Sense & Sen­si­tiv­ity

The Standard Journal - - Entertainment - Comics - By HAR­RI­ETTE COLE NEA Colum­nist

DEAR HAR­RI­ETTE: My daugh­ter, who is in the fifth grade, has two suit­ors. No, I’m not kid­ding. She came home to tell me how un­com­fort­able she was be­cause she wasn’t sure how to talk to both boys at the same time. They were all at a birth­day party re­cently, and the boys were vy­ing for her at­ten­tion. She says it was fun, but also a lit­tle weird, be­cause she likes one boy but doesn’t want to hurt the other one’s feel­ings. I felt so happy that she came to me with this sit­u­a­tion. I want to be able to help her, but I also know that she has to teach her­self how to han­dle boys’ at­ten­tion. What should I tell her? -- Grow­ing Up, Bal­ti­more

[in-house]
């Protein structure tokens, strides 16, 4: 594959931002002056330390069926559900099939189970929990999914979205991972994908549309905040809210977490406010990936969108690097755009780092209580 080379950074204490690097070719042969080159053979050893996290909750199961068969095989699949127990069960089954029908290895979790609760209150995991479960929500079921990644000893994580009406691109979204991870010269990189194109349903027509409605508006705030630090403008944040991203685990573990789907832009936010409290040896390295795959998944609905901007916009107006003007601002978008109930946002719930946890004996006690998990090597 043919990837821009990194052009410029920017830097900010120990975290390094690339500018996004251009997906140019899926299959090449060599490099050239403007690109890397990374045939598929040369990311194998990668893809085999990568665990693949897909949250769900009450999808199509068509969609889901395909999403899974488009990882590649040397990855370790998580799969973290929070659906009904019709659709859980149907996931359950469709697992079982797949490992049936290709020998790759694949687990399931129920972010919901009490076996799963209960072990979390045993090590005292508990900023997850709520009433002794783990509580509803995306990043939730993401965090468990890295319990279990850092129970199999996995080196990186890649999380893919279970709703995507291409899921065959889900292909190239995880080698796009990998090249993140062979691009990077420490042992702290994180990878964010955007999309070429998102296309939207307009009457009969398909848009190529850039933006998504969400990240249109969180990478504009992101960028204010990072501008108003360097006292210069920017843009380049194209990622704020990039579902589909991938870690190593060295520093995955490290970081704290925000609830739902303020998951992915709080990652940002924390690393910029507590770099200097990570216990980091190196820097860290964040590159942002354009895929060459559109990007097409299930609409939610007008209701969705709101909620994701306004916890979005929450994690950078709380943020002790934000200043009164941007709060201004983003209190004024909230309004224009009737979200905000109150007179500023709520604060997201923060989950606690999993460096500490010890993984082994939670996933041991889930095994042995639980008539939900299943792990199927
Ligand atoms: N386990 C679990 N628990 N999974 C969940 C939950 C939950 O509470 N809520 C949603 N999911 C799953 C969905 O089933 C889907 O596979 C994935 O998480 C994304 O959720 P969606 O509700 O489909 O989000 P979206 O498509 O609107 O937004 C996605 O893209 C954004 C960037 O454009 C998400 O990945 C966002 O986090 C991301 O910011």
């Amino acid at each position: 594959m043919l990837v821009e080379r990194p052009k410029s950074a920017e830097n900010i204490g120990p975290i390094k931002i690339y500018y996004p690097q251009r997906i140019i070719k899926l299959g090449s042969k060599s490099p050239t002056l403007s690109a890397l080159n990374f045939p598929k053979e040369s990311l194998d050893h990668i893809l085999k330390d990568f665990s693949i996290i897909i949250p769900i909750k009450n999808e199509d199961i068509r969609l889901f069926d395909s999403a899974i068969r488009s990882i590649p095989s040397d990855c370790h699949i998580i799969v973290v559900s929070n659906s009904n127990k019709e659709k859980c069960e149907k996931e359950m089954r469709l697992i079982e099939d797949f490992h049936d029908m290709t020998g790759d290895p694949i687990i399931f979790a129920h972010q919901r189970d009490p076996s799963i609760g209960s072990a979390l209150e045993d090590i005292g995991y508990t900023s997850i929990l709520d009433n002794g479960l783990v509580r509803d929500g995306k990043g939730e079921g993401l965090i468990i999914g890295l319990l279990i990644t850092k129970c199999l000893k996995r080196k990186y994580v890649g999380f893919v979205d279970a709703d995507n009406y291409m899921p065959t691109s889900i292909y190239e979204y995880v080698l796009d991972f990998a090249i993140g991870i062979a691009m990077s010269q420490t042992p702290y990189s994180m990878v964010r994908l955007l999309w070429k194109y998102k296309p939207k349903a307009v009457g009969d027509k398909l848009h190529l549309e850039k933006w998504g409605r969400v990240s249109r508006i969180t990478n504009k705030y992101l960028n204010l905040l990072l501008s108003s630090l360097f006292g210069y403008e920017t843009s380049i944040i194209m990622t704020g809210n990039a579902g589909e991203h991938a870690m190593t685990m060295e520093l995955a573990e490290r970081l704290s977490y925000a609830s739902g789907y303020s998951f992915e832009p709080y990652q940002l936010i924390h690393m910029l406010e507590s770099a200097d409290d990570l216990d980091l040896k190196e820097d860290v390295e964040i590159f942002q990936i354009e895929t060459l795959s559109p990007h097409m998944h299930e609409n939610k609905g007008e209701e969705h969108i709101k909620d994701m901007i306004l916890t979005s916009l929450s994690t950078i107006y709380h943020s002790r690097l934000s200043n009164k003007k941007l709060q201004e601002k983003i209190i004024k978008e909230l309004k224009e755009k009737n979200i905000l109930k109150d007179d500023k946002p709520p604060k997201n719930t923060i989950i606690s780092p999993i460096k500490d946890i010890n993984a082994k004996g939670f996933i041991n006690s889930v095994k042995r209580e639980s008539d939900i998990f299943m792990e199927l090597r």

DEAR GROW­ING UP: Wel­come to the won­der­ful world of dat­ing -- well, more ac­cu­rately, wel­come to the world of at­trac­tion. While you can­not give your daugh­ter a pre­scrip­tion for how to nav­i­gate these two boys as they talk to her, you can give your guid­ance. First, let her know that it is very nice that the boys find her in­ter­est­ing. She should con­sider that a pos­i­tive. She should re­mem­ber to treat them, and oth­ers, as she would like to be treated. That may mean pay­ing at­ten­tion when one is talk­ing to her, re­spond­ing to ques­tions when asked, par­tic­i­pat­ing in di­a­logue -- ba­si­cally be­ing present. When one boy in­ter­rupts an­other, she can at­tempt to man­age that by say­ing, “Hold on, let X fin­ish what he was say­ing.” Then she can turn to the other af­ter he is fin­ished. Let her know that it is much eas­ier to com­mu­ni­cate one-onone with boys, es­pe­cially when they are at­tracted to her. Fi­nally, she should be mind­ful not to ig­nore the one she does not fa­vor. Re­main cor­dial to ev­ery­one. They can still be friends.

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